Have you heard the term "capital gain" or been told a "capital loss" is what helped on your tax return? Did you know what that meant? We've got some answers for you below!
First we're going to cover a few definitions for those new to capital gains and losses.
Most property you own and use for personal or investment purposes is a capital asset. For example, a house, furniture, car, stocks, and bonds are capital assets.
A capital asset is any property held by you except the following.
Stock in trade or other property included in inventory or held mainly for sale to customers.
Accounts or notes receivable acquired in the ordinary course of a trade or business for services rendered or from the sale of stock in trade or other property held mainly for sale to customers.
Depreciable property used in a trade or business, even if it is fully depreciated.
Real estate used in a trade or business.
Copyrights, literary, musical, or artistic compositions, letters or memoranda, or similar property created by the individual’s personal efforts, prepared or produced for the individual, or received from a person who created the property.
Supplies regularly used in a trade or business.
Investment property is property held for the production of income or anticipated appreciation in value. A gain or loss from the sale or exchange of investment property, such as stocks and bonds, is a capital gain or loss.
Capital gains and losses must be separated according to how long you held or owned the property.
Short-Term -- The holding period for short-term capital gains and losses is one year or less.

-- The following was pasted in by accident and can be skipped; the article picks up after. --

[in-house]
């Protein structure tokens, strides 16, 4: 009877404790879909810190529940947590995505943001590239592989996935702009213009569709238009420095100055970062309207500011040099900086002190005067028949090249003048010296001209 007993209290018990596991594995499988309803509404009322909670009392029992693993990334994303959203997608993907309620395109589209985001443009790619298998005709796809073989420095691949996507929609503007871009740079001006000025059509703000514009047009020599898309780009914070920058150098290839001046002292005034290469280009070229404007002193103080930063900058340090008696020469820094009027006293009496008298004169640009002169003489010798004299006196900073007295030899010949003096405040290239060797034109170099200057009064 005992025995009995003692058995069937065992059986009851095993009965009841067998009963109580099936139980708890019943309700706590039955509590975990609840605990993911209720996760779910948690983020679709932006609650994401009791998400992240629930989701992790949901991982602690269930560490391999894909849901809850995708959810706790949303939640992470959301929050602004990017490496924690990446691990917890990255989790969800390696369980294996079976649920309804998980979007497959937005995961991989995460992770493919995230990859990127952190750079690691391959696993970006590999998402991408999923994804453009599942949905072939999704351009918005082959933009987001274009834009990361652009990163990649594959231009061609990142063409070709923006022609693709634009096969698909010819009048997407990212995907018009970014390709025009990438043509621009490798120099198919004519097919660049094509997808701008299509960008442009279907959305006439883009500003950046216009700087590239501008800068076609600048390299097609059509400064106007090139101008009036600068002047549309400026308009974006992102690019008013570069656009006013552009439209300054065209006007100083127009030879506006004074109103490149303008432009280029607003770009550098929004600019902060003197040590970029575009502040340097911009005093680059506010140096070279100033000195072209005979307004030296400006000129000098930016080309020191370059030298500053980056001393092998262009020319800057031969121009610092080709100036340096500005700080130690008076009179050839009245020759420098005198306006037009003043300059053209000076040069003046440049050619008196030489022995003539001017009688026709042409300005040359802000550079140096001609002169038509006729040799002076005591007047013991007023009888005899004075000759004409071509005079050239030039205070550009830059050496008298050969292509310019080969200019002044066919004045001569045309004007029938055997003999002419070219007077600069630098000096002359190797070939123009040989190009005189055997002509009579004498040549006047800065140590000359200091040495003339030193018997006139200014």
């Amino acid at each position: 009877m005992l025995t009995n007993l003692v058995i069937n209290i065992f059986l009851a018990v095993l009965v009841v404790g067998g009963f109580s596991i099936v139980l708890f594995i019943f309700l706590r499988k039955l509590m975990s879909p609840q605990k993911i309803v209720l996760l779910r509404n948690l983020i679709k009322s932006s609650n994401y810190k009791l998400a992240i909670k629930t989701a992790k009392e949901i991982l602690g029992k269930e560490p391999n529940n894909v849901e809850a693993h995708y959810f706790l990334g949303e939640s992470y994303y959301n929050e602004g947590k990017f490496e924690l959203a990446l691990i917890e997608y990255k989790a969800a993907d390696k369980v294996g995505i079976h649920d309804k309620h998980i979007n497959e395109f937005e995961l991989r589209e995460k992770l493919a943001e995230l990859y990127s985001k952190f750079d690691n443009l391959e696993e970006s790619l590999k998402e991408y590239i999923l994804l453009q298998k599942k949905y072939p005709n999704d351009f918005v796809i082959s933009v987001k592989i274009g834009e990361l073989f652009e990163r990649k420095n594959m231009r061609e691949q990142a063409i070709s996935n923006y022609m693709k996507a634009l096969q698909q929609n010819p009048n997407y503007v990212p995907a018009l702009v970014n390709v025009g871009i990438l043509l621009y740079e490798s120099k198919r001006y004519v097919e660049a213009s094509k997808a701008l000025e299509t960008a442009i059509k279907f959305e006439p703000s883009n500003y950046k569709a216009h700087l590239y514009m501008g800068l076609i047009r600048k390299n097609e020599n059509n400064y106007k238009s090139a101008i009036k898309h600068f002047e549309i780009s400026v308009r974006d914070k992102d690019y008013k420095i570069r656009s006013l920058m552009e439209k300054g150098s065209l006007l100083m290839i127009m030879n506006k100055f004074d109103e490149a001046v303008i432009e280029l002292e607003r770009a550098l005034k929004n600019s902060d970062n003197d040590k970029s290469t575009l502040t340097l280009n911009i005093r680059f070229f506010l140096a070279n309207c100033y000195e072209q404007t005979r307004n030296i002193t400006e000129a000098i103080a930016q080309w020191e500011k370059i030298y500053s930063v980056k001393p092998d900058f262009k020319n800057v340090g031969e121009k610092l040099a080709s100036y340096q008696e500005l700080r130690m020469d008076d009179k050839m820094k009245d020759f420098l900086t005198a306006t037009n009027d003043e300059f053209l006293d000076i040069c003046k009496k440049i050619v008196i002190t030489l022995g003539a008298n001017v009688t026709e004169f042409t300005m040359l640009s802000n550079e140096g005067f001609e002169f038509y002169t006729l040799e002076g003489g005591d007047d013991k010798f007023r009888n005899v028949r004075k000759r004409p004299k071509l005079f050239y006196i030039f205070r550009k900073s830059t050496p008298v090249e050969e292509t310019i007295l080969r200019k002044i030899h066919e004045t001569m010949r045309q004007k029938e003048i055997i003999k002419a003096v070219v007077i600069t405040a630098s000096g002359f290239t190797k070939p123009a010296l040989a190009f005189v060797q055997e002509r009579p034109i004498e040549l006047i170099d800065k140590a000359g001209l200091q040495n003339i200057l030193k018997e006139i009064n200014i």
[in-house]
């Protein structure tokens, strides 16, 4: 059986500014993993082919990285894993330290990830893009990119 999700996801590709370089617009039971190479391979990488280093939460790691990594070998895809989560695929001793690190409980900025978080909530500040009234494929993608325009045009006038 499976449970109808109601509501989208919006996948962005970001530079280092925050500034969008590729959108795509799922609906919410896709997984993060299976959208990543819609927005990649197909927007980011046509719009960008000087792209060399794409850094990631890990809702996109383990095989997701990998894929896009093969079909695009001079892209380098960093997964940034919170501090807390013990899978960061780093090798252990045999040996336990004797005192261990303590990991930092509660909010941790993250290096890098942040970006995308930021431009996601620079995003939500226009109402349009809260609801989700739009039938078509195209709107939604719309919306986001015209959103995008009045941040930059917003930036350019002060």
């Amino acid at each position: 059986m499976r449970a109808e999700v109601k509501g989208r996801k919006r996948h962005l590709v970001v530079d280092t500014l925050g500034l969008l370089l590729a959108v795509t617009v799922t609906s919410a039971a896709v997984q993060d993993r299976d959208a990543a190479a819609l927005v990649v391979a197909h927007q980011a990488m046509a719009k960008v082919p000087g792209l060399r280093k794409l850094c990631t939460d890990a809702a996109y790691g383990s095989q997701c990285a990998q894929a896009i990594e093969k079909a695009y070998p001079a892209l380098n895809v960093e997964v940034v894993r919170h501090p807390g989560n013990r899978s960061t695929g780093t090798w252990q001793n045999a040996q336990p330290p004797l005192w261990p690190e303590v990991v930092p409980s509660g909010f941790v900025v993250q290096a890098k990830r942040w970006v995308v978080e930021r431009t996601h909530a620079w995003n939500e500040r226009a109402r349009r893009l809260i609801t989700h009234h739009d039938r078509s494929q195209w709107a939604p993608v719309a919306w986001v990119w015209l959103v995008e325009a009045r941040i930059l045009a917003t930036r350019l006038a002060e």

Long-Term -- The holding period for long-term capital gains and losses is more than one year.
Inherited Property -- Inherited property is considered held long term regardless of actual time held by you, the beneficiary.
Securities Traded on an Established Market -- For securities traded on an established securities market, the holding period begins the day after the trade date the securities are purchased and ends on the trade date the securities are sold. This is very important for individual investments and mutual fund investments
A mutual fund is a regulated investment company generally created by “pooling” funds of investors to allow them to take advantage of a diversity of investments and professional management. These types of funds are very popular with investment companies or brokerages. If you've every received a Form 1099-B, Proceeds from Broker and Barter Exchange Transactions, that caused a bit of havoc in your personal return, it was probably from the gain of a mutual fund in which you were invested.
Mutual Fund Basis
Shares in a mutual fund may be acquired at various times, in various quantities, and at various prices. When shares of a mutual fund are sold, it is necessary to determine which shares were sold and the basis of those shares. You can use either a cost basis or an average basis to calculate gain or loss.
Cost basis can be used only if you did not previously use an average basis for a sale of other shares in the same mutual fund. To calculate cost basis, use one of the following methods.